Colvin's testimony was alarming and the Conservative Party response, true to form, abysmal and disgusting. But there are shoes yet to drop regarding Afghan prisoners. So far the discussion seems to be around what happens to prisoners after Canada hands them to the ANP or ANA. The next shoe to drop will be when the stories come out about what Canadian soldiers have done to Afghan prisoners.
Right now the Canadian Forces are something of a boundary object. Left and right have taken pains avoid directly criticising or negatively commenting on the CF. True, the right confuses supporting the troops with supporting the war, and others do not, but I definitely sense a reluctance to directly criticise the military in reference to Afghanistan. All sides, no matter the stance on the war, seem to view the armed forces as something in need of support both in voice and action, it is only the mission that is questioned. Missing among the images of flag draped coffins, troops on patrol, troops in vehicles, yellow ribbon magnets and the like, and narratives about how hard it is in Afghansistan, are descriptions of what actually happens when a firefight turns deadly, or a suspicious local is picked up. Maybe this is partly the success of a propaganda machine, or maybe it is the public and political pendulum swinging the other way post-Somalia. Maybe something else. Whichever the case, it's only gonna get worse from here.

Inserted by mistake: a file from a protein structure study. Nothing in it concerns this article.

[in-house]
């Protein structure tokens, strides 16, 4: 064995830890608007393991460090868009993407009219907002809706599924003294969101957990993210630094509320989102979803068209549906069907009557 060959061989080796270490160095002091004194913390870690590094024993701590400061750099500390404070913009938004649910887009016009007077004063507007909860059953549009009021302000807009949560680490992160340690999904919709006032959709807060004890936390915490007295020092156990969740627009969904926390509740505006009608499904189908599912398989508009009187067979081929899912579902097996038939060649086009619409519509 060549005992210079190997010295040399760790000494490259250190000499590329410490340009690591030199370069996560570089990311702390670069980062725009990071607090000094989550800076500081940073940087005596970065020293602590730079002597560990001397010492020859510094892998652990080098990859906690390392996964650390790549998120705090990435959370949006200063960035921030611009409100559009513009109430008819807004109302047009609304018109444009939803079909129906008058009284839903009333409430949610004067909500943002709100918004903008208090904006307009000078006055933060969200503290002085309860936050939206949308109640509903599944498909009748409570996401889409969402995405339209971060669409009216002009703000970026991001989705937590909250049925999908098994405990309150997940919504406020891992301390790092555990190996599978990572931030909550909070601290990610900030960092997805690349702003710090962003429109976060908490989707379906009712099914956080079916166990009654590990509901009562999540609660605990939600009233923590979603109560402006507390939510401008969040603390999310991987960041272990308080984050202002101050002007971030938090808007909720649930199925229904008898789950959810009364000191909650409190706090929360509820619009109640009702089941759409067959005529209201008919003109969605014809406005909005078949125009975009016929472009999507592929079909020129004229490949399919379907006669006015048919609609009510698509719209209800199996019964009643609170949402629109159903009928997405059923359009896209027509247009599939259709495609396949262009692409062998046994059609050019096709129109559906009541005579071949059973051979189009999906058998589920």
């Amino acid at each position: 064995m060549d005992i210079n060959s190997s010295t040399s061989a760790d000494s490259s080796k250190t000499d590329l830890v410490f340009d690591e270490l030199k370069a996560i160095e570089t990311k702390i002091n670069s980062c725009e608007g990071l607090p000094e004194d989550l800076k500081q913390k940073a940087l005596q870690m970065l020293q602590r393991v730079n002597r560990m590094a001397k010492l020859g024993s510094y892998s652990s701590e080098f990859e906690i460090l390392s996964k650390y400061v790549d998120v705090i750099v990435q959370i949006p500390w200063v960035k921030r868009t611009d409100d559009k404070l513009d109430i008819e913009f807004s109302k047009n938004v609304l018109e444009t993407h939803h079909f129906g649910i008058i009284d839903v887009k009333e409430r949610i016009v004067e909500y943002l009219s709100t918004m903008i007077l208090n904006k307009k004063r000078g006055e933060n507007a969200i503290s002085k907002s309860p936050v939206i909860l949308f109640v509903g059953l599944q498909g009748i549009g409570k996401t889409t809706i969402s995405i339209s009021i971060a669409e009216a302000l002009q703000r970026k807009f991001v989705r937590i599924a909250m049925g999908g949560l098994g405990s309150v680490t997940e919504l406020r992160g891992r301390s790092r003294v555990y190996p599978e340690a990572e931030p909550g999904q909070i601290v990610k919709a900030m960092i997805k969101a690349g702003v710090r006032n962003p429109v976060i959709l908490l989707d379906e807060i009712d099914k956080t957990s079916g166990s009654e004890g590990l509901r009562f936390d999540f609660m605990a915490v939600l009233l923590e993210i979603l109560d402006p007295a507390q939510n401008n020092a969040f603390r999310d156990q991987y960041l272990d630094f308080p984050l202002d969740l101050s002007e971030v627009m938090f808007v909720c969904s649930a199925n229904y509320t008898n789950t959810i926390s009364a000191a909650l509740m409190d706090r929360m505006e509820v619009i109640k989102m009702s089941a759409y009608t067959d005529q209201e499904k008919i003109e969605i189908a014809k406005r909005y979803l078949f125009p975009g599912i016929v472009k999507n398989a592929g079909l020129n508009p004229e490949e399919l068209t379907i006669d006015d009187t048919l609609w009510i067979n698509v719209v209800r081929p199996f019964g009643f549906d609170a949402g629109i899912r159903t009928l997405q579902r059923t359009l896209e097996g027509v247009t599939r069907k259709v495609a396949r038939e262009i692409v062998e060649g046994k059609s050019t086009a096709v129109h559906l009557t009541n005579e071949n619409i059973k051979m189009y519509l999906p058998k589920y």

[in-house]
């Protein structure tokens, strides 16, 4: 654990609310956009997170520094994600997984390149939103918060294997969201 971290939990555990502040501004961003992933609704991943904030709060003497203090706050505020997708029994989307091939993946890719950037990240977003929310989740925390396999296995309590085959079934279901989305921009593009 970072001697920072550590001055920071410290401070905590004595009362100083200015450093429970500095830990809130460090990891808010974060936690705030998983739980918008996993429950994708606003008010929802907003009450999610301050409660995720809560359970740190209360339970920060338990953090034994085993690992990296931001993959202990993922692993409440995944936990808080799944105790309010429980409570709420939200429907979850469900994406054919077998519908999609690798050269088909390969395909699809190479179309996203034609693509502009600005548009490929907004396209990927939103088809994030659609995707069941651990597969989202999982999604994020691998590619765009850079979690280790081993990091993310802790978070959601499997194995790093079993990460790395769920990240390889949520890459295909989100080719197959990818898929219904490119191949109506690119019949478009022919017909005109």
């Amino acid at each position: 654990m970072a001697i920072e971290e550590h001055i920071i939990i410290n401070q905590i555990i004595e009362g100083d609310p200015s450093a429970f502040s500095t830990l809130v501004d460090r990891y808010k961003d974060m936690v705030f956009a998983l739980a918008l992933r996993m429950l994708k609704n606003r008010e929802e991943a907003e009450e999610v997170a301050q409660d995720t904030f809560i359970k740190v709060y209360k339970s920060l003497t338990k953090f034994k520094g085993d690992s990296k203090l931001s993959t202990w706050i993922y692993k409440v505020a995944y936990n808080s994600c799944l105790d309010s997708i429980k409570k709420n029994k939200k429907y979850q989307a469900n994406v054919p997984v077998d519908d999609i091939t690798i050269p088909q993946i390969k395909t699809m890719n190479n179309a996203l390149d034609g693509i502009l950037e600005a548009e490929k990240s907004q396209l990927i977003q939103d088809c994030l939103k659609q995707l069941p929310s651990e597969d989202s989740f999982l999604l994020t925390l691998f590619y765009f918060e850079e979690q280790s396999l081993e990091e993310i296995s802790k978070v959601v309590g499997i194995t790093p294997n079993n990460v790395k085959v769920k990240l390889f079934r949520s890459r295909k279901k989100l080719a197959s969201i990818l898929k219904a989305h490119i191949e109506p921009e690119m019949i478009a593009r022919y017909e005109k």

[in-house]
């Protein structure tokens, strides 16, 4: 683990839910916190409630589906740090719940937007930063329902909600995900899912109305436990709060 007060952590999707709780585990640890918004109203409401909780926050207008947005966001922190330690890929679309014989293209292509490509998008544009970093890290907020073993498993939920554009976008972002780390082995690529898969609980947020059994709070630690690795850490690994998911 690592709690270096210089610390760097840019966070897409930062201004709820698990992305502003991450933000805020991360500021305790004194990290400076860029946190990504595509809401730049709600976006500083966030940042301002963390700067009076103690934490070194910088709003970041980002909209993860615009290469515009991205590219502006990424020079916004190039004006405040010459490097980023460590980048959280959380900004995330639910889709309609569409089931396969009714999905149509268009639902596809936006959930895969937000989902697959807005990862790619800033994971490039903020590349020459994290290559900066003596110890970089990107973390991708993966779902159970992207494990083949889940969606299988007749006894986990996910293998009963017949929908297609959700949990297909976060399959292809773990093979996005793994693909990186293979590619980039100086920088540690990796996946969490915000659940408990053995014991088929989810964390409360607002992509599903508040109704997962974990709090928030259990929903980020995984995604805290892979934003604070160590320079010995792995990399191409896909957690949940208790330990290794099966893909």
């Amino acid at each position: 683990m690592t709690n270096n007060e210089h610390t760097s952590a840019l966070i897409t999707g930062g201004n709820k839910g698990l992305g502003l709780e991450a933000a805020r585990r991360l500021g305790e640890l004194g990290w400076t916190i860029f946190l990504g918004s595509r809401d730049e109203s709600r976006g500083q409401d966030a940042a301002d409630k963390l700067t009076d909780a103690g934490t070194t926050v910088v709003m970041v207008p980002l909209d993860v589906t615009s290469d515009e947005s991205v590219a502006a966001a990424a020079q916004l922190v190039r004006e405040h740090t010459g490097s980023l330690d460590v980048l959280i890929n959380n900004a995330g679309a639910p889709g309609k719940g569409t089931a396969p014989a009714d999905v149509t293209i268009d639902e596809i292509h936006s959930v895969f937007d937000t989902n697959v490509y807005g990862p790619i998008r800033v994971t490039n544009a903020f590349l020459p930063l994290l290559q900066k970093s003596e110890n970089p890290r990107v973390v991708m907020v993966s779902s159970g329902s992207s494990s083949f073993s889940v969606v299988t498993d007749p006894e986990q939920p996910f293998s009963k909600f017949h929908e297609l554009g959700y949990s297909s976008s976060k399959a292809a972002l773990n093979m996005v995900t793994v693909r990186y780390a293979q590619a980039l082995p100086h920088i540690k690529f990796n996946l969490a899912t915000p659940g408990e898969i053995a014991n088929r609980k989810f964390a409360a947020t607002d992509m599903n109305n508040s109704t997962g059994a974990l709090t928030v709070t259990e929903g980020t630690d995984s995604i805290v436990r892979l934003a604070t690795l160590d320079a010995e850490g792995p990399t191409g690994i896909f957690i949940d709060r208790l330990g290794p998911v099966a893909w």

Most human beings, given enough time in a new place, adopt its norms of thinking and custom. It should therefore come as no surprise that one of the effects of deploying soldiers in a corrupt and poorly defined war, is that eventually the nature of the war will be reflected in the troops fighting it.